Most of you have finalized that process by signing a publisher’s contract, but how carefully have you read the contract you signed? Perhaps you have questioned the terms of that contract but signed it anyway. Do you know that in signing these contracts you may give up your right to use copies of your article as a reading assignment in your classes or to share copies of your article with colleagues? Do you know that although these contracts often bundle the five exclusive rights of the copyright holder – to reproduce the work; to prepare derivative works; to distribute copies of the work by sales or other means; to perform the work publicly; and to display the work publicly – you can “unbundle” these rights and/or make them non-exclusive?
The original intent of copyright was to stimulate the growth of knowledge through the dissemination of new knowledge in an environment that protects the rights of the creator of that knowledge. Given the evolving state of technology and the current state of scholarly publishing, is the original intent of copyright being undermined as publishers – particularly commercial publishers – look at the impact of copyright provisions on their profit margins?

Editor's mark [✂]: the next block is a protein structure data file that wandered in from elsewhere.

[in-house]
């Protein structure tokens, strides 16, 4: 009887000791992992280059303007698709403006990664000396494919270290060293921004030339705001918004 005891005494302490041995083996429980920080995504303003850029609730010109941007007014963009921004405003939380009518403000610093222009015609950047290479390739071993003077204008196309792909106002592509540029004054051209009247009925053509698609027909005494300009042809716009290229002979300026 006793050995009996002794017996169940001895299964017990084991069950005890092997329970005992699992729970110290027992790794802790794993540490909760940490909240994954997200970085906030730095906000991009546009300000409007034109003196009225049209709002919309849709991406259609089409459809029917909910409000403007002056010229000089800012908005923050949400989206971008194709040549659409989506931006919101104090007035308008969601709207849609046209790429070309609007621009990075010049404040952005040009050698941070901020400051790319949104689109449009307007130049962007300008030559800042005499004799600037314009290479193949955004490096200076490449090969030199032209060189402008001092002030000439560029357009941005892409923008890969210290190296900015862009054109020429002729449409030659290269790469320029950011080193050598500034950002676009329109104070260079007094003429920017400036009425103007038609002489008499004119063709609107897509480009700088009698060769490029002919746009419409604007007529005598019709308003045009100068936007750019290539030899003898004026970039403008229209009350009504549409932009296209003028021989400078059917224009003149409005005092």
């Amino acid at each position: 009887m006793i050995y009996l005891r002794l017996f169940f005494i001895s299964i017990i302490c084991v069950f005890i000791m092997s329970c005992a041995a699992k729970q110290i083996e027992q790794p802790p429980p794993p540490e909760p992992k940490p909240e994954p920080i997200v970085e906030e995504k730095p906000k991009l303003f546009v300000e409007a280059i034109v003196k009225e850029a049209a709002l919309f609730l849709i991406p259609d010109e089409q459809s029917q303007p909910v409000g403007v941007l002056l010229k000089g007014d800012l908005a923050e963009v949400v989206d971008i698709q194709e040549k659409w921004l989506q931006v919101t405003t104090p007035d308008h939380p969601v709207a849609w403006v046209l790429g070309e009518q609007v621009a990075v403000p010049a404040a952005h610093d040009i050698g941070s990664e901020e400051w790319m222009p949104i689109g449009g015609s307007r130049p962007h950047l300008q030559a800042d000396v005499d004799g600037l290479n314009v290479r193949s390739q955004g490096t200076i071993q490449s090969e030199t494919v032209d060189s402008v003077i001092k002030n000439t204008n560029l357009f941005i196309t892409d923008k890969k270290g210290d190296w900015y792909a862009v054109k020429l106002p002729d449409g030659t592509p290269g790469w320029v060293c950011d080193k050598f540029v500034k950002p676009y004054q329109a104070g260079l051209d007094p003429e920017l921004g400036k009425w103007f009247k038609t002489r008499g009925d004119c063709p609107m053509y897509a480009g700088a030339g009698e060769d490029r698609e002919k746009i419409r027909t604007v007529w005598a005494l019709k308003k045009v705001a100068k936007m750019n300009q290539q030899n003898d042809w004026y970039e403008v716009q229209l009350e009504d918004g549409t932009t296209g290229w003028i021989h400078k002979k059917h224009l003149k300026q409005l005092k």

These are issues of concern for academic institutions throughout the country. These are also issues of concern in the government sector, with the NIH Public Access Policy, which may be made mandatory in 2007 (http://publicaccess.nih.gov/policy.htm) and with the introduction of the Federal Research Public Access Act (FRPAA) – which “requires every federal agency with an annual research budget of more than $100 million to implement a public access policy.” (http://cornyn.senate.gov/index.asp?f=record&lid=1&rid=237171)
To see how these could affect you, visit:
www.baylor.edu/lib/CentralLib/scholcomm and explore the SPARC author’s addendum, Creative Commons licenses, the SHERPA/RoMEO database of publishers, and the Directory of Open Access Journals.
This year, the Baylor University Libraries will begin a series of outreach opportunities addressing these important changes in scholarly communication. Contact Billie Peterson-Lugo or Beth Tice for more information.